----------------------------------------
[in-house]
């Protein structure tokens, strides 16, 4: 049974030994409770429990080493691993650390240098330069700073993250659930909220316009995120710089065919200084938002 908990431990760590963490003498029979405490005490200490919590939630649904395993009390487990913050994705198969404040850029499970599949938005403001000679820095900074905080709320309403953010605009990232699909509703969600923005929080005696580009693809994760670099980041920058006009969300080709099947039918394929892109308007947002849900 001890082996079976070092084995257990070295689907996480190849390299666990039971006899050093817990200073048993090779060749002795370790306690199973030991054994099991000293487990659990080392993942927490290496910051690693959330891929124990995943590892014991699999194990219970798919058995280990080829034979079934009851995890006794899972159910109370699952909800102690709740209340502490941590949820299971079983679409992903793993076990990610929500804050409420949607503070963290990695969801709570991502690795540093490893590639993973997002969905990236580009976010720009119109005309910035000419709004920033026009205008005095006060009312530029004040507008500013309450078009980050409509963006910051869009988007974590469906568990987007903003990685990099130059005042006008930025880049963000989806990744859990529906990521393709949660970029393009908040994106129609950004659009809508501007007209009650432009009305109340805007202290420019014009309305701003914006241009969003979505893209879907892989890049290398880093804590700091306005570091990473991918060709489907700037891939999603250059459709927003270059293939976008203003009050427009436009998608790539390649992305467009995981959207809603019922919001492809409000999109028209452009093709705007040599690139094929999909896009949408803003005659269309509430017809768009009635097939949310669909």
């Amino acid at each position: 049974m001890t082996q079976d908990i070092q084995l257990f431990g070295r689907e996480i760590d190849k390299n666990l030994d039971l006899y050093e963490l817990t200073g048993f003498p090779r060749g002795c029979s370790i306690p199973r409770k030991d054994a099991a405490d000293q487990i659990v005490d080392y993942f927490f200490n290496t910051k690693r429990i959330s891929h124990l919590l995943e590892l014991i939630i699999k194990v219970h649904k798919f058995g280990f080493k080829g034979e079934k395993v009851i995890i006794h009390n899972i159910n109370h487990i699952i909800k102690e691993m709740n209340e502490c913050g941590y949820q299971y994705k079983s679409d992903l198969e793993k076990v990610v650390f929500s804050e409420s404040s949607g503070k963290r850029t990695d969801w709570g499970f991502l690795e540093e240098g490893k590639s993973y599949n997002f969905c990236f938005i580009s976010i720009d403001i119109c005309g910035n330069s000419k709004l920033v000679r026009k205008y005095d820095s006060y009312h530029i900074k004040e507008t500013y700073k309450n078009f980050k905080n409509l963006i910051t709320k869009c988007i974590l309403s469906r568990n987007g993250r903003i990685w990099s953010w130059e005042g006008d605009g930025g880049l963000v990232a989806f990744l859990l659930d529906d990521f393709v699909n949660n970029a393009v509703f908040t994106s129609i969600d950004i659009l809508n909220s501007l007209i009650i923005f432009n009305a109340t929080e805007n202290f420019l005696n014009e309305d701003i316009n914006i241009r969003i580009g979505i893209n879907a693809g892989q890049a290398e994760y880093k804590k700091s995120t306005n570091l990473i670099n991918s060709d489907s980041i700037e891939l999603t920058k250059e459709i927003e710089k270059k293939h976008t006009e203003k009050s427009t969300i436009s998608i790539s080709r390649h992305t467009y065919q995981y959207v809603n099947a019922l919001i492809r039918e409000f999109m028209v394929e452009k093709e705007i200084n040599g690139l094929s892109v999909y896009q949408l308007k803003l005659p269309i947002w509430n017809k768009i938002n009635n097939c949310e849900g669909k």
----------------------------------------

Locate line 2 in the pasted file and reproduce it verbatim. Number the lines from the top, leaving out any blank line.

């Protein structure tokens, strides 16, 4: 049974030994409770429990080493691993650390240098330069700073993250659930909220316009995120710089065919200084938002 908990431990760590963490003498029979405490005490200490919590939630649904395993009390487990913050994705198969404040850029499970599949938005403001000679820095900074905080709320309403953010605009990232699909509703969600923005929080005696580009693809994760670099980041920058006009969300080709099947039918394929892109308007947002849900 001890082996079976070092084995257990070295689907996480190849390299666990039971006899050093817990200073048993090779060749002795370790306690199973030991054994099991000293487990659990080392993942927490290496910051690693959330891929124990995943590892014991699999194990219970798919058995280990080829034979079934009851995890006794899972159910109370699952909800102690709740209340502490941590949820299971079983679409992903793993076990990610929500804050409420949607503070963290990695969801709570991502690795540093490893590639993973997002969905990236580009976010720009119109005309910035000419709004920033026009205008005095006060009312530029004040507008500013309450078009980050409509963006910051869009988007974590469906568990987007903003990685990099130059005042006008930025880049963000989806990744859990529906990521393709949660970029393009908040994106129609950004659009809508501007007209009650432009009305109340805007202290420019014009309305701003914006241009969003979505893209879907892989890049290398880093804590700091306005570091990473991918060709489907700037891939999603250059459709927003270059293939976008203003009050427009436009998608790539390649992305467009995981959207809603019922919001492809409000999109028209452009093709705007040599690139094929999909896009949408803003005659269309509430017809768009009635097939949310669909």